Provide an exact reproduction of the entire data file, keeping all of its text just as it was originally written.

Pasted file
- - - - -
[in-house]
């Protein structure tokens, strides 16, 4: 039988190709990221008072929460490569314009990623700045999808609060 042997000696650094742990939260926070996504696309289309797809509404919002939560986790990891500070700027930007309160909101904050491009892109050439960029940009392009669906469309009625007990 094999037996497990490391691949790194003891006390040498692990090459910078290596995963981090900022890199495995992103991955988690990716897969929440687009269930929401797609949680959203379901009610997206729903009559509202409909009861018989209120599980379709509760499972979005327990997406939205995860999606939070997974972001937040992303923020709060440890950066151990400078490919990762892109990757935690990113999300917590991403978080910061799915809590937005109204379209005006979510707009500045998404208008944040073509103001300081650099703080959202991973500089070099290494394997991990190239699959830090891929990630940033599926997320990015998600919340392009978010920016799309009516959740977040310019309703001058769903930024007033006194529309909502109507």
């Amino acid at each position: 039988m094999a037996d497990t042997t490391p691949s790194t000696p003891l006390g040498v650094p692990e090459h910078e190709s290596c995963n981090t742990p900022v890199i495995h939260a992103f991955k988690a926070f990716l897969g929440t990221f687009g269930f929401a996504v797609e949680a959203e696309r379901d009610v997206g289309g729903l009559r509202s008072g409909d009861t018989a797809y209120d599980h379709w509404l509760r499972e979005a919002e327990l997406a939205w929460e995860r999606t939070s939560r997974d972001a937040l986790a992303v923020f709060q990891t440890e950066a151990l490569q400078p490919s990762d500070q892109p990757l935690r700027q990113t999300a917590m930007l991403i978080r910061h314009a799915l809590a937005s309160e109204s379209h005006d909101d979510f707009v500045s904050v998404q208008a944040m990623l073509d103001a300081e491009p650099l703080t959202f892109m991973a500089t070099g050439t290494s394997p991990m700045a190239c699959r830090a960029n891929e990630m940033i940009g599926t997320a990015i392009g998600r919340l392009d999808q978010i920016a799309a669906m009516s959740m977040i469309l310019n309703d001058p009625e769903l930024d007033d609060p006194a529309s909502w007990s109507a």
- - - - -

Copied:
[in-house]
């Protein structure tokens, strides 16, 4: 039988190709990221008072929460490569314009990623700045999808609060 042997000696650094742990939260926070996504696309289309797809509404919002939560986790990891500070700027930007309160909101904050491009892109050439960029940009392009669906469309009625007990 094999037996497990490391691949790194003891006390040498692990090459910078290596995963981090900022890199495995992103991955988690990716897969929440687009269930929401797609949680959203379901009610997206729903009559509202409909009861018989209120599980379709509760499972979005327990997406939205995860999606939070997974972001937040992303923020709060440890950066151990400078490919990762892109990757935690990113999300917590991403978080910061799915809590937005109204379209005006979510707009500045998404208008944040073509103001300081650099703080959202991973500089070099290494394997991990190239699959830090891929990630940033599926997320990015998600919340392009978010920016799309009516959740977040310019309703001058769903930024007033006194529309909502109507």
């Amino acid at each position: 039988m094999a037996d497990t042997t490391p691949s790194t000696p003891l006390g040498v650094p692990e090459h910078e190709s290596c995963n981090t742990p900022v890199i495995h939260a992103f991955k988690a926070f990716l897969g929440t990221f687009g269930f929401a996504v797609e949680a959203e696309r379901d009610v997206g289309g729903l009559r509202s008072g409909d009861t018989a797809y209120d599980h379709w509404l509760r499972e979005a919002e327990l997406a939205w929460e995860r999606t939070s939560r997974d972001a937040l986790a992303v923020f709060q990891t440890e950066a151990l490569q400078p490919s990762d500070q892109p990757l935690r700027q990113t999300a917590m930007l991403i978080r910061h314009a799915l809590a937005s309160e109204s379209h005006d909101d979510f707009v500045s904050v998404q208008a944040m990623l073509d103001a300081e491009p650099l703080t959202f892109m991973a500089t070099g050439t290494s394997p991990m700045a190239c699959r830090a960029n891929e990630m940033i940009g599926t997320a990015i392009g998600r919340l392009d999808q978010i920016a799309a669906m009516s959740m977040i469309l310019n309703d001058p009625e769903l930024d007033d609060p006194a529309s909502w007990s109507a």